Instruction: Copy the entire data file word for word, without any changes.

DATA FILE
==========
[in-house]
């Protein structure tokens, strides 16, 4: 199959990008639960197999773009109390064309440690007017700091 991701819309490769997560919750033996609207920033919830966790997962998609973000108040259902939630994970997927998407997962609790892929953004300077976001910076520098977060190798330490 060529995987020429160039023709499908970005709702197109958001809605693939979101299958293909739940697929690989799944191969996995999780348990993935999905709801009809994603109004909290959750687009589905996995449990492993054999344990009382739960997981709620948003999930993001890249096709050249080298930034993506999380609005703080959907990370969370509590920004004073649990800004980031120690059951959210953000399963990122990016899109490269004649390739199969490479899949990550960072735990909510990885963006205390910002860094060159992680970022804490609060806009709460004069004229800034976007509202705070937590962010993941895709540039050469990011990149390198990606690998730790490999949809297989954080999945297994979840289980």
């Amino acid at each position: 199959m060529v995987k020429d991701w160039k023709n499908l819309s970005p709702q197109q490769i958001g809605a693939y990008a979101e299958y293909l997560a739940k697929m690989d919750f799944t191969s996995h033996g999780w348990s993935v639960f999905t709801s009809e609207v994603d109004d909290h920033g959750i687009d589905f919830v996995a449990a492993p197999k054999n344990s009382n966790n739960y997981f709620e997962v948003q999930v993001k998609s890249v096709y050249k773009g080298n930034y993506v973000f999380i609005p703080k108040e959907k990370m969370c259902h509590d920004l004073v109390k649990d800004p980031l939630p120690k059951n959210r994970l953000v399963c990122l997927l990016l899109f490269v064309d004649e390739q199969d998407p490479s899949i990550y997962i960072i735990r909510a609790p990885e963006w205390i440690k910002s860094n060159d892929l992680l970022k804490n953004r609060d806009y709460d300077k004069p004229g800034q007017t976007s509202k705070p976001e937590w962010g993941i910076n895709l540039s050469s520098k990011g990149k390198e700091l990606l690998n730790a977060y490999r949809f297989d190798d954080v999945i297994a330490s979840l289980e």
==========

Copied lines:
[in-house]
């Protein structure tokens, strides 16, 4: 199959990008639960197999773009109390064309440690007017700091 991701819309490769997560919750033996609207920033919830966790997962998609973000108040259902939630994970997927998407997962609790892929953004300077976001910076520098977060190798330490 060529995987020429160039023709499908970005709702197109958001809605693939979101299958293909739940697929690989799944191969996995999780348990993935999905709801009809994603109004909290959750687009589905996995449990492993054999344990009382739960997981709620948003999930993001890249096709050249080298930034993506999380609005703080959907990370969370509590920004004073649990800004980031120690059951959210953000399963990122990016899109490269004649390739199969490479899949990550960072735990909510990885963006205390910002860094060159992680970022804490609060806009709460004069004229800034976007509202705070937590962010993941895709540039050469990011990149390198990606690998730790490999949809297989954080999945297994979840289980």
């Amino acid at each position: 199959m060529v995987k020429d991701w160039k023709n499908l819309s970005p709702q197109q490769i958001g809605a693939y990008a979101e299958y293909l997560a739940k697929m690989d919750f799944t191969s996995h033996g999780w348990s993935v639960f999905t709801s009809e609207v994603d109004d909290h920033g959750i687009d589905f919830v996995a449990a492993p197999k054999n344990s009382n966790n739960y997981f709620e997962v948003q999930v993001k998609s890249v096709y050249k773009g080298n930034y993506v973000f999380i609005p703080k108040e959907k990370m969370c259902h509590d920004l004073v109390k649990d800004p980031l939630p120690k059951n959210r994970l953000v399963c990122l997927l990016l899109f490269v064309d004649e390739q199969d998407p490479s899949i990550y997962i960072i735990r909510a609790p990885e963006w205390i440690k910002s860094n060159d892929l992680l970022k804490n953004r609060d806009y709460d300077k004069p004229g800034q007017t976007s509202k705070p976001e937590w962010g993941i910076n895709l540039s050469s520098k990011g990149k390198e700091l990606l690998n730790a977060y490999r949809f297989d190798d954080v999945i297994a330490s979840l289980e």